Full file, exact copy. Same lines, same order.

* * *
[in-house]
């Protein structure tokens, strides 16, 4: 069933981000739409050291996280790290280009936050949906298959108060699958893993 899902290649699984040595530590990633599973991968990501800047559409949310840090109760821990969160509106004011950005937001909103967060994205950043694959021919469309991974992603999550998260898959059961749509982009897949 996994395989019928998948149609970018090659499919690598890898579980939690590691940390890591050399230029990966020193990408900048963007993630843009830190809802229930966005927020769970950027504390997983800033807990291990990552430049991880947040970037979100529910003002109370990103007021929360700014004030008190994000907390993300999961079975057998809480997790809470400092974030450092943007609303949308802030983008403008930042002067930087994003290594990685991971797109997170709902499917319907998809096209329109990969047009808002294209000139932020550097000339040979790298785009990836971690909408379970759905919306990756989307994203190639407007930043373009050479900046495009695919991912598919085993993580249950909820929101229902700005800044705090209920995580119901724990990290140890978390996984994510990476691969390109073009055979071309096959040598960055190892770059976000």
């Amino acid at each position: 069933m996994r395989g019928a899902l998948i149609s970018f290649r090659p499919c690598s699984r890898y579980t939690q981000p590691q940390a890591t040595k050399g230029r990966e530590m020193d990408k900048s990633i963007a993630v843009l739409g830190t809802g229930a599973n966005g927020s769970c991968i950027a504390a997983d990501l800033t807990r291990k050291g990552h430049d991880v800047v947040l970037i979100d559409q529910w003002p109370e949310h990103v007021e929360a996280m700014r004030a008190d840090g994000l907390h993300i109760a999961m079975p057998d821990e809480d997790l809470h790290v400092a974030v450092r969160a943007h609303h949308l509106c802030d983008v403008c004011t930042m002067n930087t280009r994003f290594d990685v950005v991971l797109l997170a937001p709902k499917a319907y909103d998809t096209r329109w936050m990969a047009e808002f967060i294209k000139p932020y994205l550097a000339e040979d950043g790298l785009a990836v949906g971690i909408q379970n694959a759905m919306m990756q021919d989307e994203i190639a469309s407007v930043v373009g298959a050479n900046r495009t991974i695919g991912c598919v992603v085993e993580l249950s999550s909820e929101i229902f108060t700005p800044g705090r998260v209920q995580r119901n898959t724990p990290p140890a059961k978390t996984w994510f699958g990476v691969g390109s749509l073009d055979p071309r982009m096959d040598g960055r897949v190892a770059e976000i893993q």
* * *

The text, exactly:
[in-house]
């Protein structure tokens, strides 16, 4: 069933981000739409050291996280790290280009936050949906298959108060699958893993 899902290649699984040595530590990633599973991968990501800047559409949310840090109760821990969160509106004011950005937001909103967060994205950043694959021919469309991974992603999550998260898959059961749509982009897949 996994395989019928998948149609970018090659499919690598890898579980939690590691940390890591050399230029990966020193990408900048963007993630843009830190809802229930966005927020769970950027504390997983800033807990291990990552430049991880947040970037979100529910003002109370990103007021929360700014004030008190994000907390993300999961079975057998809480997790809470400092974030450092943007609303949308802030983008403008930042002067930087994003290594990685991971797109997170709902499917319907998809096209329109990969047009808002294209000139932020550097000339040979790298785009990836971690909408379970759905919306990756989307994203190639407007930043373009050479900046495009695919991912598919085993993580249950909820929101229902700005800044705090209920995580119901724990990290140890978390996984994510990476691969390109073009055979071309096959040598960055190892770059976000």
């Amino acid at each position: 069933m996994r395989g019928a899902l998948i149609s970018f290649r090659p499919c690598s699984r890898y579980t939690q981000p590691q940390a890591t040595k050399g230029r990966e530590m020193d990408k900048s990633i963007a993630v843009l739409g830190t809802g229930a599973n966005g927020s769970c991968i950027a504390a997983d990501l800033t807990r291990k050291g990552h430049d991880v800047v947040l970037i979100d559409q529910w003002p109370e949310h990103v007021e929360a996280m700014r004030a008190d840090g994000l907390h993300i109760a999961m079975p057998d821990e809480d997790l809470h790290v400092a974030v450092r969160a943007h609303h949308l509106c802030d983008v403008c004011t930042m002067n930087t280009r994003f290594d990685v950005v991971l797109l997170a937001p709902k499917a319907y909103d998809t096209r329109w936050m990969a047009e808002f967060i294209k000139p932020y994205l550097a000339e040979d950043g790298l785009a990836v949906g971690i909408q379970n694959a759905m919306m990756q021919d989307e994203i190639a469309s407007v930043v373009g298959a050479n900046r495009t991974i695919g991912c598919v992603v085993e993580l249950s999550s909820e929101i229902f108060t700005p800044g705090r998260v209920q995580r119901n898959t724990p990290p140890a059961k978390t996984w994510f699958g990476v691969g390109s749509l073009d055979p071309r982009m096959d040598g960055r897949v190892a770059e976000i893993q």